I waited to see this movie until all the fervor had died down, so that I wasn’t influenced by audience reaction and I’d had some time to think about articles and comments I had read.  I attended a Saturday showing, at 4 o’clock.  There were not many people in the audience, a few couples and a couple of pairs of older women.

First of all, I have to remind everybody that this was a work of fiction, NOT a documentary or how-to on D/s or BDSM. Further, it was written as a work of erotic fiction (and maybe erotic romance, although I’m not really even so sure about that). It seems that any author writing to please a reader of that genre would do her very best to focus on the raw, primal aspects of the relationship rather than get all caught up in the details and specifics of story.  There have been lots of go-to-see-on-Saturday-afternoon movies about traditional relationships that I wouldn’t necessarily recommend as ideal models

I’ve seen basically two camps expressed in the 50 Shades debate.  In one, it is suggested that both book and movie tell a story of an abusive, nonconsensual, pseudo D/s- BDSM relationship between a vulnerable, gullible girl and a controlling, Dominant billionaire asshole.  That camp, incidentally, is populated by both folks in- and outside the lifestyle.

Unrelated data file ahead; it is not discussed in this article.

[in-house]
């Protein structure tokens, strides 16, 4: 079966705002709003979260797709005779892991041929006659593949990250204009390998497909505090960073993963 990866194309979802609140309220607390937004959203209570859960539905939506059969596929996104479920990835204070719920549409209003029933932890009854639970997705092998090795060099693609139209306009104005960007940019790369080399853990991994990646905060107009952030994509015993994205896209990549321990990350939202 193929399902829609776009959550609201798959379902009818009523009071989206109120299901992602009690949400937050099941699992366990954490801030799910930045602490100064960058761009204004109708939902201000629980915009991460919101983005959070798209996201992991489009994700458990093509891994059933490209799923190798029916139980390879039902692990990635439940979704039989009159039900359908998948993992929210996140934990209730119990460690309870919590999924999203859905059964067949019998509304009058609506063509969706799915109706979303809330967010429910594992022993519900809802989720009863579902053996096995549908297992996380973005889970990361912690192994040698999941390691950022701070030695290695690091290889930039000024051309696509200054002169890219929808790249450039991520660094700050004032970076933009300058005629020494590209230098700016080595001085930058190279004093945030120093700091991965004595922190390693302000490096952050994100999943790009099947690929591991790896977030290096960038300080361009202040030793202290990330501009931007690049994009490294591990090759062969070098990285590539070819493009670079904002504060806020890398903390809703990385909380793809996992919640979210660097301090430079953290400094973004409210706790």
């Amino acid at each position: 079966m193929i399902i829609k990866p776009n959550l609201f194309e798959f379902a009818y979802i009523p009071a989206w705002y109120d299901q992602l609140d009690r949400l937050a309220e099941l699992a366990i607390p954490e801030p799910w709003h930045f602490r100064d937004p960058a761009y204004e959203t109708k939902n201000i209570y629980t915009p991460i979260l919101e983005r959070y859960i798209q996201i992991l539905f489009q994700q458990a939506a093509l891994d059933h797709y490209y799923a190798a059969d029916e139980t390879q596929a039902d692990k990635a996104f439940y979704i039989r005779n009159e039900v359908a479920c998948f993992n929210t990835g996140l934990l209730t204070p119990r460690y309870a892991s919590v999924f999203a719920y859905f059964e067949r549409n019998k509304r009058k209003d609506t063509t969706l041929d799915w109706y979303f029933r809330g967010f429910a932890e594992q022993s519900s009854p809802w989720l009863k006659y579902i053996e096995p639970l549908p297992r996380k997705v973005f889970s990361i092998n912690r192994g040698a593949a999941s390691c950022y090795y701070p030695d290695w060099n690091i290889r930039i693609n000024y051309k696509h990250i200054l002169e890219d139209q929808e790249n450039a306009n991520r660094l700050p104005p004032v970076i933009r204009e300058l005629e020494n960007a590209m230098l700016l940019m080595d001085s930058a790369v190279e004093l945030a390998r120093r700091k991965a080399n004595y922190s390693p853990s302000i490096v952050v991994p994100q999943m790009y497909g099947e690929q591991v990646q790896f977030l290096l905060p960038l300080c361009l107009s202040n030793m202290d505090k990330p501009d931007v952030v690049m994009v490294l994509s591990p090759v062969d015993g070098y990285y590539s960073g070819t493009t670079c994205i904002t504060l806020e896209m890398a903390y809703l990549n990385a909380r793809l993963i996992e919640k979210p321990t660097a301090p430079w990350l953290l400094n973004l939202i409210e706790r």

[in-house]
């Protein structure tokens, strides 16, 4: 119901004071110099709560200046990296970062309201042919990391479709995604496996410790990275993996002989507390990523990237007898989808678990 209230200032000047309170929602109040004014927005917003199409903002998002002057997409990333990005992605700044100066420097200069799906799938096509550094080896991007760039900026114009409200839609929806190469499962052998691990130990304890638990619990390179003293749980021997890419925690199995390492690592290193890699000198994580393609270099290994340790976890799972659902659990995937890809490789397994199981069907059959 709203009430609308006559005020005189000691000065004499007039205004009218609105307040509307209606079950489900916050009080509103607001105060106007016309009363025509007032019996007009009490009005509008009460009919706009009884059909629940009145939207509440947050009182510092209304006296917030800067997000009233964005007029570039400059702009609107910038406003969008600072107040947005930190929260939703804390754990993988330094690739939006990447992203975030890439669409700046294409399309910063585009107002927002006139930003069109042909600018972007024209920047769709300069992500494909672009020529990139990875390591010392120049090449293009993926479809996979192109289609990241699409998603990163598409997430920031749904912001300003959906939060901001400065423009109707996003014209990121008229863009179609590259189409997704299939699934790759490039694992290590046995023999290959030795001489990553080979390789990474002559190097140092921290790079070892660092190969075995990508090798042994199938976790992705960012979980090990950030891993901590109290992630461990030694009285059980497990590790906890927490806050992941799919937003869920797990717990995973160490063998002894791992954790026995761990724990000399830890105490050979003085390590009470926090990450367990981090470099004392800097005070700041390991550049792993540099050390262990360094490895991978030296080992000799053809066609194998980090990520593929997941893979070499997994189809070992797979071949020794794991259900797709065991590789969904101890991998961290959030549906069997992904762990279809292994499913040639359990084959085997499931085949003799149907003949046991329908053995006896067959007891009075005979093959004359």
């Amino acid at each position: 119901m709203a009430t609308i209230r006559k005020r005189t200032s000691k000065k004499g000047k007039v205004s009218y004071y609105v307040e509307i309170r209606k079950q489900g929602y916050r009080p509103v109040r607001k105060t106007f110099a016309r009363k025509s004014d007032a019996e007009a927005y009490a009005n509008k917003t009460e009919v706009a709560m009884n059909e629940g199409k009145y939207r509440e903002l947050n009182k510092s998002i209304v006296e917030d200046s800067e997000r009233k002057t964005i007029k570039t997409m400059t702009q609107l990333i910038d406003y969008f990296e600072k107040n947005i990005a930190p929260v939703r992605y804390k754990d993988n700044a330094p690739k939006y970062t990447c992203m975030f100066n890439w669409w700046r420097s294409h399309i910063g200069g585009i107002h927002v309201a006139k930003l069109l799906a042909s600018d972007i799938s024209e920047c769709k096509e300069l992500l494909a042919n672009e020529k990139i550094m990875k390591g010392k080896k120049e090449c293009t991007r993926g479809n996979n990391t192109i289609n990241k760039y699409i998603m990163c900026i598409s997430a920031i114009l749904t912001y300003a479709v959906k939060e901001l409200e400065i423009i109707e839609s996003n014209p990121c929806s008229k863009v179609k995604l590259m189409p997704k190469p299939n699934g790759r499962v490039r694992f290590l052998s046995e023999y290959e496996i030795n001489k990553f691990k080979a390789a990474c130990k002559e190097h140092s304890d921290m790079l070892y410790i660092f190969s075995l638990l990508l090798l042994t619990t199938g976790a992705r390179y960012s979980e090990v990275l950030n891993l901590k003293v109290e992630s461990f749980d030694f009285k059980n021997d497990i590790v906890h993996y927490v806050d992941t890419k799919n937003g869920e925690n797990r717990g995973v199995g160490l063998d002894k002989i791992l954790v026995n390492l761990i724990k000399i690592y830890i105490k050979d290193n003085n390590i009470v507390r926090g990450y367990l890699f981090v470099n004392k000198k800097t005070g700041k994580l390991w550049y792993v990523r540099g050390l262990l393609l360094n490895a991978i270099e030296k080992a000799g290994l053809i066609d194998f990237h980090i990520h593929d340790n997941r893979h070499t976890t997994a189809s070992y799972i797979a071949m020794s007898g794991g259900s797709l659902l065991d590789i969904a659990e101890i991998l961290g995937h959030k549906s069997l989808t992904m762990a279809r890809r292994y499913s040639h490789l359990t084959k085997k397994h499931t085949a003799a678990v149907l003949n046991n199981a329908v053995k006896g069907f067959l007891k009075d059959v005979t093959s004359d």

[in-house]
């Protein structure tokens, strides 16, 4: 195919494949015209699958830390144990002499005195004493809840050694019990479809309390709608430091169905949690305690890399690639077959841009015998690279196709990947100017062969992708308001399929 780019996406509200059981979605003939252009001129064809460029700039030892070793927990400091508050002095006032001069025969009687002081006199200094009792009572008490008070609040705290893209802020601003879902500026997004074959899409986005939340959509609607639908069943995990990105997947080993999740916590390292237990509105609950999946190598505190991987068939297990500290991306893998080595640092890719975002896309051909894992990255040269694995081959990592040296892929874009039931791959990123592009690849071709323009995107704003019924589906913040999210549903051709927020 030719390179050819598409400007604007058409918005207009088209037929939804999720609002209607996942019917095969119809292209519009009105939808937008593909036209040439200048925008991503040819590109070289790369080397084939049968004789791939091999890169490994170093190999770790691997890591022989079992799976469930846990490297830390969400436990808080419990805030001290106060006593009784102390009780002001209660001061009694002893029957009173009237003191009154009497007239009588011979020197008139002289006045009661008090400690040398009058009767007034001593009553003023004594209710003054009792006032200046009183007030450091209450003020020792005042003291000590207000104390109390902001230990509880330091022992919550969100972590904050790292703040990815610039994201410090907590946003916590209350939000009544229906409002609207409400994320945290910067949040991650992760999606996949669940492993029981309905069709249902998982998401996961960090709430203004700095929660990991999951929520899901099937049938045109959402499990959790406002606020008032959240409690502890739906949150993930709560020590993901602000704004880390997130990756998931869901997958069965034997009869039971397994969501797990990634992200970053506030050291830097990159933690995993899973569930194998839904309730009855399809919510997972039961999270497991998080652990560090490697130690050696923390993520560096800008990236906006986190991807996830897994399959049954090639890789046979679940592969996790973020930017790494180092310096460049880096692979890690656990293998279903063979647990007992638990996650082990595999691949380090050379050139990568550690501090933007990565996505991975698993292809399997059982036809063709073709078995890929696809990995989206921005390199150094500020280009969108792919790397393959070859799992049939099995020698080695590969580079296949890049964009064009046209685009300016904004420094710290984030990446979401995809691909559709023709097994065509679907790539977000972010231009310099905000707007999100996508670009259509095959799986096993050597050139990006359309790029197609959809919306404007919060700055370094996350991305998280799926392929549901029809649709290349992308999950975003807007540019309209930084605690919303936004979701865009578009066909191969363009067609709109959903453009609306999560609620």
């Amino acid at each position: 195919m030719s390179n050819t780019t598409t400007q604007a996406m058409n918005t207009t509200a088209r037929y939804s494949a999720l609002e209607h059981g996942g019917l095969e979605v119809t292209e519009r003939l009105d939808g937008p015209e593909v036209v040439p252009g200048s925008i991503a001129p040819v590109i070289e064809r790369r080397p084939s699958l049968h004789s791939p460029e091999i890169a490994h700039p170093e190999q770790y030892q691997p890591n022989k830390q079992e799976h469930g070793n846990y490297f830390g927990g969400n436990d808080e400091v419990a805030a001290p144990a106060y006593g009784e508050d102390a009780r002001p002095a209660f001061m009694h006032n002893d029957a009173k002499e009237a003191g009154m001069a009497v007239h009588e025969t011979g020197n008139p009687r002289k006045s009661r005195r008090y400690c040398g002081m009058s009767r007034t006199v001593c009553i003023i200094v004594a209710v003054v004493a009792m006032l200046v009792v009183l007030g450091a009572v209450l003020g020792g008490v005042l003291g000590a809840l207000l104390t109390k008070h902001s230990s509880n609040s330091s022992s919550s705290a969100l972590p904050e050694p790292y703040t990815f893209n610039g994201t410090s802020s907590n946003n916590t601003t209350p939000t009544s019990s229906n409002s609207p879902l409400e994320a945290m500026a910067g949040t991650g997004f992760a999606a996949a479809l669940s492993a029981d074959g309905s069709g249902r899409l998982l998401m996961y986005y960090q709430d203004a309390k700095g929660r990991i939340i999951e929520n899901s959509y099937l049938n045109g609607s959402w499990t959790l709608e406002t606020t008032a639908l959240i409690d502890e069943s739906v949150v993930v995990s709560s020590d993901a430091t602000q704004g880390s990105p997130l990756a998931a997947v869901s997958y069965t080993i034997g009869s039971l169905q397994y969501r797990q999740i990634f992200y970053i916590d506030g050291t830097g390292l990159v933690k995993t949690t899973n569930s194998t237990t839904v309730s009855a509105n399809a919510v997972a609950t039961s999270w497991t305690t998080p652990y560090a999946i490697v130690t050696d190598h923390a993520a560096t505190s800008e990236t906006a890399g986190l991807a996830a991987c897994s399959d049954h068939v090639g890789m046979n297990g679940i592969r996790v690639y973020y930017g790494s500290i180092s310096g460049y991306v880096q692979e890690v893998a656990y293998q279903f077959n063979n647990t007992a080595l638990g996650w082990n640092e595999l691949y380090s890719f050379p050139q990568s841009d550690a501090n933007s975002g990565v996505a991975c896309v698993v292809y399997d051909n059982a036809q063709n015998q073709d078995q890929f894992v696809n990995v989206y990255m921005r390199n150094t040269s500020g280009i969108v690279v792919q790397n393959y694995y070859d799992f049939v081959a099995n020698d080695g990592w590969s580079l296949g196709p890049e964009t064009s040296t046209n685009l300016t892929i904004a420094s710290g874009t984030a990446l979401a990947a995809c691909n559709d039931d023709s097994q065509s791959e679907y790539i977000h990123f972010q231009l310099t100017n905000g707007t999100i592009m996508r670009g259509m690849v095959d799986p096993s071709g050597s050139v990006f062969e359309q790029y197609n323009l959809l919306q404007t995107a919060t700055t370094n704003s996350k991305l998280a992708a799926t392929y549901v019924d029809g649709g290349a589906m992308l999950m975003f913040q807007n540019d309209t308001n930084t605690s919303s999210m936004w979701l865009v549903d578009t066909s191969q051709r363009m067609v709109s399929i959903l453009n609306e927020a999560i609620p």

In the second, are people that are primarily in the lifestyle (I gather) and who report that what we read and see in both book and movie are not uncommon for some D/s relationships and for BDSM.  Of course, those in the first camp not-so politely let those in the second camp know they are idiots for staying in abusive relationships and rather hostile debates ensue.

I actually stopped reading all the articles and comments about this book and movie and decided to sit back and decide for myself what I thought about it.  I discovered I was initially influenced by what a lot of people said and I questioned my own involvement in the lifestyle because, see, I identified a little with Ana, when I was first starting out, when I was new to D/s and BDSM.  I didn’t much care for the way 50 Shades was written because, aside from the poor technique, the D/s dynamic – the very foundation of the story – was off from the start.  The relationship comes across as manipulative in the book.  Coercively manipulative, as opposed to the sort of playful, give-and-take that you might see in D/s.  I watched carefully for that in the movie, and didn’t see it.